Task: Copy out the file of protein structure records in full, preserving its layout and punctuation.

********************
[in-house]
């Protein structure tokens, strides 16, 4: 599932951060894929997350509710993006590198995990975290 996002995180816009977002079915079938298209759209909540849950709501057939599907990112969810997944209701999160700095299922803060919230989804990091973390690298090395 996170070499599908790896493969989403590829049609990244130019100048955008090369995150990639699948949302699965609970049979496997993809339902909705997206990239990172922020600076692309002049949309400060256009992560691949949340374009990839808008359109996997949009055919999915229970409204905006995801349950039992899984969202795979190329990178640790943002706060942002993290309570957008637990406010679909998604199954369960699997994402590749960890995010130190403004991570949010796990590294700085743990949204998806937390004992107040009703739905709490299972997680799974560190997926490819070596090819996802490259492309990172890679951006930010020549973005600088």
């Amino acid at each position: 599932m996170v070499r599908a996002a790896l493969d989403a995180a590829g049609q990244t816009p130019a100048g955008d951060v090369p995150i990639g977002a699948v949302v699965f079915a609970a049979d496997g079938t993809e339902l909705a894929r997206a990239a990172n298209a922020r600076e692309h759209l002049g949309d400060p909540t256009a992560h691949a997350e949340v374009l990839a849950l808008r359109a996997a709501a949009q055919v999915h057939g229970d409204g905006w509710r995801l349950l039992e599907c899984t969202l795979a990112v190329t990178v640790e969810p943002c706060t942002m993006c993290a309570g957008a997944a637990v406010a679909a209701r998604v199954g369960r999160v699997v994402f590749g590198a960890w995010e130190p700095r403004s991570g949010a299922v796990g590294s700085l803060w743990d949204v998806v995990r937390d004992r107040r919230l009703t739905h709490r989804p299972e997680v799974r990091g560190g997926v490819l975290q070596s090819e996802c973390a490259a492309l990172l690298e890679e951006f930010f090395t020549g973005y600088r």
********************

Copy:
[in-house]
């Protein structure tokens, strides 16, 4: 599932951060894929997350509710993006590198995990975290 996002995180816009977002079915079938298209759209909540849950709501057939599907990112969810997944209701999160700095299922803060919230989804990091973390690298090395 996170070499599908790896493969989403590829049609990244130019100048955008090369995150990639699948949302699965609970049979496997993809339902909705997206990239990172922020600076692309002049949309400060256009992560691949949340374009990839808008359109996997949009055919999915229970409204905006995801349950039992899984969202795979190329990178640790943002706060942002993290309570957008637990406010679909998604199954369960699997994402590749960890995010130190403004991570949010796990590294700085743990949204998806937390004992107040009703739905709490299972997680799974560190997926490819070596090819996802490259492309990172890679951006930010020549973005600088």
């Amino acid at each position: 599932m996170v070499r599908a996002a790896l493969d989403a995180a590829g049609q990244t816009p130019a100048g955008d951060v090369p995150i990639g977002a699948v949302v699965f079915a609970a049979d496997g079938t993809e339902l909705a894929r997206a990239a990172n298209a922020r600076e692309h759209l002049g949309d400060p909540t256009a992560h691949a997350e949340v374009l990839a849950l808008r359109a996997a709501a949009q055919v999915h057939g229970d409204g905006w509710r995801l349950l039992e599907c899984t969202l795979a990112v190329t990178v640790e969810p943002c706060t942002m993006c993290a309570g957008a997944a637990v406010a679909a209701r998604v199954g369960r999160v699997v994402f590749g590198a960890w995010e130190p700095r403004s991570g949010a299922v796990g590294s700085l803060w743990d949204v998806v995990r937390d004992r107040r919230l009703t739905h709490r989804p299972e997680v799974r990091g560190g997926v490819l975290q070596s090819e996802c973390a490259a492309l990172l690298e890679e951006f930010f090395t020549g973005y600088r």